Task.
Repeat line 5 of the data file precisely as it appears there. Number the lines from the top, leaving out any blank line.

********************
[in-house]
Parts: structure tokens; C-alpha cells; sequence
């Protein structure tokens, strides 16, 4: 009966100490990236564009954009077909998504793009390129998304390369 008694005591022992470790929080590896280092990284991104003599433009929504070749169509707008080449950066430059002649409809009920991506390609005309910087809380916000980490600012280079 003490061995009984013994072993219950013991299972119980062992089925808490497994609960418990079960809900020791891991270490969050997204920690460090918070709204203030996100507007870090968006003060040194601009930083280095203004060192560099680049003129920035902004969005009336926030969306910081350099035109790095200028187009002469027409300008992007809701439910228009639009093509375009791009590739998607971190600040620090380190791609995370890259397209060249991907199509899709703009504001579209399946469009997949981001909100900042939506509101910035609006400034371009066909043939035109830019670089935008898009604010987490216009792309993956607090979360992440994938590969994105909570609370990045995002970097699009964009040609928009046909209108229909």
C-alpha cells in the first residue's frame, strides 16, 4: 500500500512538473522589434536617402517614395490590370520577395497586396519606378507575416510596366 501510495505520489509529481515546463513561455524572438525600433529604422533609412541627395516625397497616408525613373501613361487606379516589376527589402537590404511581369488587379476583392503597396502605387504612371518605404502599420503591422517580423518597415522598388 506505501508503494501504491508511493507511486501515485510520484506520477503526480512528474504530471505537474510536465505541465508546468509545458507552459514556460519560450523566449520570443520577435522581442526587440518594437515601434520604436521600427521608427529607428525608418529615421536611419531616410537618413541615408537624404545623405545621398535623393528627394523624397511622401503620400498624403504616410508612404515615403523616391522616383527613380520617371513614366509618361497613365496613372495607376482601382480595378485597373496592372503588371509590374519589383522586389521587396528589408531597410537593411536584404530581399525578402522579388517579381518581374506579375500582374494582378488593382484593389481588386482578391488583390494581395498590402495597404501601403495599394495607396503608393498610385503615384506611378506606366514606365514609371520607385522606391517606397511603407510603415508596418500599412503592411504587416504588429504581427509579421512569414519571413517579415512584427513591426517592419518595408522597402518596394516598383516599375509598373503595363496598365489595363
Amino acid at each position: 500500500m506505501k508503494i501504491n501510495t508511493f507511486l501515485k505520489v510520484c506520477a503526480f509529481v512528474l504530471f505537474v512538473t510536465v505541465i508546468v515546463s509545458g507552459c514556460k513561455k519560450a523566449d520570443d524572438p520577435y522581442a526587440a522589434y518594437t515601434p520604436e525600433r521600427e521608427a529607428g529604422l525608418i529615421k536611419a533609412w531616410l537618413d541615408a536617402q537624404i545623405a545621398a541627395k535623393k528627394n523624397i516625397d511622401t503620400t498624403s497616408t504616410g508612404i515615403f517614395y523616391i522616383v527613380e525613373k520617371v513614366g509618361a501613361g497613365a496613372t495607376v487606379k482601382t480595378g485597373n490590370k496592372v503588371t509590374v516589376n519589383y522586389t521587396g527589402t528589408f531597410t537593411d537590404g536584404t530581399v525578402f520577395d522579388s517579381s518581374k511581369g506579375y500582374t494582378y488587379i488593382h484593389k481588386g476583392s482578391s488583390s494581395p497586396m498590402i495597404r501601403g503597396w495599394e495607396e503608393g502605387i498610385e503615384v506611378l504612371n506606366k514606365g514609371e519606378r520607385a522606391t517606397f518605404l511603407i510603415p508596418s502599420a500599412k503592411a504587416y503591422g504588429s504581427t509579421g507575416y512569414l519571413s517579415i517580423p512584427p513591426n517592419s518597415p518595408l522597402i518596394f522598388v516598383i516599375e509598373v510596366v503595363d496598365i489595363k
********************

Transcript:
Amino acid at each position: 500500500m506505501k508503494i501504491n501510495t508511493f507511486l501515485k505520489v510520484c506520477a503526480f509529481v512528474l504530471f505537474v512538473t510536465v505541465i508546468v515546463s509545458g507552459c514556460k513561455k519560450a523566449d520570443d524572438p520577435y522581442a526587440a522589434y518594437t515601434p520604436e525600433r521600427e521608427a529607428g529604422l525608418i529615421k536611419a533609412w531616410l537618413d541615408a536617402q537624404i545623405a545621398a541627395k535623393k528627394n523624397i516625397d511622401t503620400t498624403s497616408t504616410g508612404i515615403f517614395y523616391i522616383v527613380e525613373k520617371v513614366g509618361a501613361g497613365a496613372t495607376v487606379k482601382t480595378g485597373n490590370k496592372v503588371t509590374v516589376n519589383y522586389t521587396g527589402t528589408f531597410t537593411d537590404g536584404t530581399v525578402f520577395d522579388s517579381s518581374k511581369g506579375y500582374t494582378y488587379i488593382h484593389k481588386g476583392s482578391s488583390s494581395p497586396m498590402i495597404r501601403g503597396w495599394e495607396e503608393g502605387i498610385e503615384v506611378l504612371n506606366k514606365g514609371e519606378r520607385a522606391t517606397f518605404l511603407i510603415p508596418s502599420a500599412k503592411a504587416y503591422g504588429s504581427t509579421g507575416y512569414l519571413s517579415i517580423p512584427p513591426n517592419s518597415p518595408l522597402i518596394f522598388v516598383i516599375e509598373v510596366v503595363d496598365i489595363k